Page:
We also run in-house and carryout specials every night of the week. The biggest discounts fall on Monday and Tuesday, followed by smaller ones on the weekend.

* Charge for delivery -- they'll gladly pay for it. Our wage for starting drivers has risen to $9 per hour, but our drivers use their own vehicles and must carry a minimum of $250,000 liability coverage. On top of that, my company must be named as an additional insured on their policy.

To offset these costs, we charge $3 per delivery. When we tell people that they can save $3 by picking up their order, guess what? Ninety-nine percent of the time they say, "That's OK, you can deliver it!"

* Sweeten the deal. We put chocolate mints in every box, just like you, right? No? You don't? When it's time for Mom or Dad to order pizza, guess which pizza kids want: the one with candy or the one without?

Activity Breeds Activity

I believe there always needs to be something going on at my restaurant. People must know they will have a good time, get good food and good service. They must know that there is a chance to have something memorable happen.

Consider what it is that will make your customers talk about dinner at your place -- and don't be afraid to consider something unusual, such as this idea from a newsletter I get from restaurant consultant Bill Marvin. He suggested that if you know "Joey" is coming in to your store for a birthday celebration, then write, "HAPPY BIRTHDAY JOEY" in colored chalk on the sidewalk outside your front door. Think Joey will remember that?

Some quick ideas that may make dining at your place memorable:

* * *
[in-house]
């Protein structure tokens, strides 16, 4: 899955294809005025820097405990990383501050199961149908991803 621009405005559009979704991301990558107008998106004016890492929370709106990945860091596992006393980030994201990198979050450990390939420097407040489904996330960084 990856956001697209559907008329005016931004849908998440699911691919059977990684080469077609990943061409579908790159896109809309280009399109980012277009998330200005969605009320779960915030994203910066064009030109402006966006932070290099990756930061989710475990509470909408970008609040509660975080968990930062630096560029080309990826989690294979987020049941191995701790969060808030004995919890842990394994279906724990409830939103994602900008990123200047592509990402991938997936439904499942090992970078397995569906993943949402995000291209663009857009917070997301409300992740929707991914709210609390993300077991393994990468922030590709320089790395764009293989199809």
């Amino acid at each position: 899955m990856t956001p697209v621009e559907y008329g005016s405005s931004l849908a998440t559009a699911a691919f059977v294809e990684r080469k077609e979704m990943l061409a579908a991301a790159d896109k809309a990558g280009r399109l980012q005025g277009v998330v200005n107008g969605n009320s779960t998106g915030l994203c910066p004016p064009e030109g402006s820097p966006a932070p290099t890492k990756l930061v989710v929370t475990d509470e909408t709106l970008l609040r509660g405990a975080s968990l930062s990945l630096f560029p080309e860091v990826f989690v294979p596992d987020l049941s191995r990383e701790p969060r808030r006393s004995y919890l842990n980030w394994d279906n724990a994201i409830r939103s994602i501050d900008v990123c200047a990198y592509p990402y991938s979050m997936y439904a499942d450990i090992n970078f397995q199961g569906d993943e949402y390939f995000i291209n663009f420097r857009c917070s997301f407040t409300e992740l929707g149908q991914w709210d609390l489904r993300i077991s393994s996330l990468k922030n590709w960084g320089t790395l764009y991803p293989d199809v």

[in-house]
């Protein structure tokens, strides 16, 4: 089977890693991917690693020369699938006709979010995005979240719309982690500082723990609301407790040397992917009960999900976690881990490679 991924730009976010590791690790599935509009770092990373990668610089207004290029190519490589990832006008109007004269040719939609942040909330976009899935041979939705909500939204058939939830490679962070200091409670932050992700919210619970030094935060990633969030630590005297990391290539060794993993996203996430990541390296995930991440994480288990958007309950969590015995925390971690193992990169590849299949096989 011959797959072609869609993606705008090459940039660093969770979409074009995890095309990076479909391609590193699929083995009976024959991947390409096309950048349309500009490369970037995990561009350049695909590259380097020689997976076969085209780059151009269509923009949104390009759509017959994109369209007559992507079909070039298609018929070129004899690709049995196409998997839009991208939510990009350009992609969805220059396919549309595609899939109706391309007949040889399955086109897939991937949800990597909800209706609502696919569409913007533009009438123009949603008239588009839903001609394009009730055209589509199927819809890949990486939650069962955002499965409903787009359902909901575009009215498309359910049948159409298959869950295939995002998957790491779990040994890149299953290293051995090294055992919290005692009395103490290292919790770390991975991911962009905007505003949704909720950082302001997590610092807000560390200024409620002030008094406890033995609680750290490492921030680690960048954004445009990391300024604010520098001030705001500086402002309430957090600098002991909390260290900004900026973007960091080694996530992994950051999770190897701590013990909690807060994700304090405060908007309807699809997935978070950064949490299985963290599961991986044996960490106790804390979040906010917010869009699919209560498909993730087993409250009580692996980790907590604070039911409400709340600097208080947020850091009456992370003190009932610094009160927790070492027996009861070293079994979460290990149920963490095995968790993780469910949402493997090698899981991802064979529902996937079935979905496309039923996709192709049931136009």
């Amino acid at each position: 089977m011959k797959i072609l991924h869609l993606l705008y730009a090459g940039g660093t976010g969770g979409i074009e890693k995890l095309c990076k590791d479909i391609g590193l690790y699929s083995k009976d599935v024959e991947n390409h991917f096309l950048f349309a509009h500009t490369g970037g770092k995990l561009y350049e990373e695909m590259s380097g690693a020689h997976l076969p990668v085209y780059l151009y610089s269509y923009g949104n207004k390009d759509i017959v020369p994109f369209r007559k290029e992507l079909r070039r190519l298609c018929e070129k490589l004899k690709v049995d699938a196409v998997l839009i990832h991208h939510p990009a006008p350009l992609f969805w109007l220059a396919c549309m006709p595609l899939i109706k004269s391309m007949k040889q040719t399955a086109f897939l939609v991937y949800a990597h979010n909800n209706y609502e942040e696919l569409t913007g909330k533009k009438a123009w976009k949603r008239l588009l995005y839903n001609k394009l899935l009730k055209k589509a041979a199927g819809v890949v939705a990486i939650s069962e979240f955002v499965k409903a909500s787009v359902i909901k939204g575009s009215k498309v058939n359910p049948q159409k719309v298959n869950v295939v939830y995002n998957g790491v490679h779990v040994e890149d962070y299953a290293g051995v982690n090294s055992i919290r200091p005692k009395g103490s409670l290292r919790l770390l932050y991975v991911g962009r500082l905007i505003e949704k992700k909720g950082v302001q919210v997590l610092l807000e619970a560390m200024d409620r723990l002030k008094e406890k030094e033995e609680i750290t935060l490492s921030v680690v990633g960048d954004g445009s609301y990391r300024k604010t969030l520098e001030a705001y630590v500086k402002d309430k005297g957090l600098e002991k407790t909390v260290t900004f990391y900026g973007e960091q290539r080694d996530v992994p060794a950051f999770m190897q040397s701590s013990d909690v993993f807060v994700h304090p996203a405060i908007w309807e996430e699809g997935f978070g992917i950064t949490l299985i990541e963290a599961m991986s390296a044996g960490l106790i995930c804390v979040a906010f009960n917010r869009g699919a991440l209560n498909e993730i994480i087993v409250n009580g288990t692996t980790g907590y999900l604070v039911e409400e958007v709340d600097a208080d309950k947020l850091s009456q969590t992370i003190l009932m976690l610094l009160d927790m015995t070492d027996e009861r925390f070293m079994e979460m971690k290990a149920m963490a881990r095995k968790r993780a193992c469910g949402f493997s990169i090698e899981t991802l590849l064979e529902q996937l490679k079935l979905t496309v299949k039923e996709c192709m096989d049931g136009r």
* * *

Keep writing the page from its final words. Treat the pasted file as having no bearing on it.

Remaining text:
* If you offer counter service like I do, deliver the pizzas to the tables.

* Clear away empty pizza pans and plates ASAP. Customers will appreciate the attention to their table.

* Offer a variety of reading materials.

* Have a separate play area for kids.

* Install changing tables for babies in restrooms, and stock it with wipes and diapers.

* Get bibs for the kiddies and supply coloring activities.

* Give away tickets to local sports events.

Though it may not seem like it's producing any results at first, these efforts add up over time and serve to distinguish your place from others.

Feed Your Mind

Also, study word-of-mouth marketing techniques and apply what you learn. Visit PizzaMarketplace.com often, and read other foodservice industry publications. Buy Jeff Gitomer's book. Attend seminars. Buy more books. Talk to customers. Ask for their opinions and listen to their answers. Above all TAKE ACTION.

I'm finally at the point where I don't have time to implement all things I want to do. If you are not in the same position, then get busy making changes.

Make the experience at your place consistent, fun and memorable. Be the kind of place the average family wants to visit over and over.

We encourage all our readers to submit columns on topics of interest to the members of the pizza industry. E-mail all submissions to stevec@networldalliance.com.


Topics: Commentary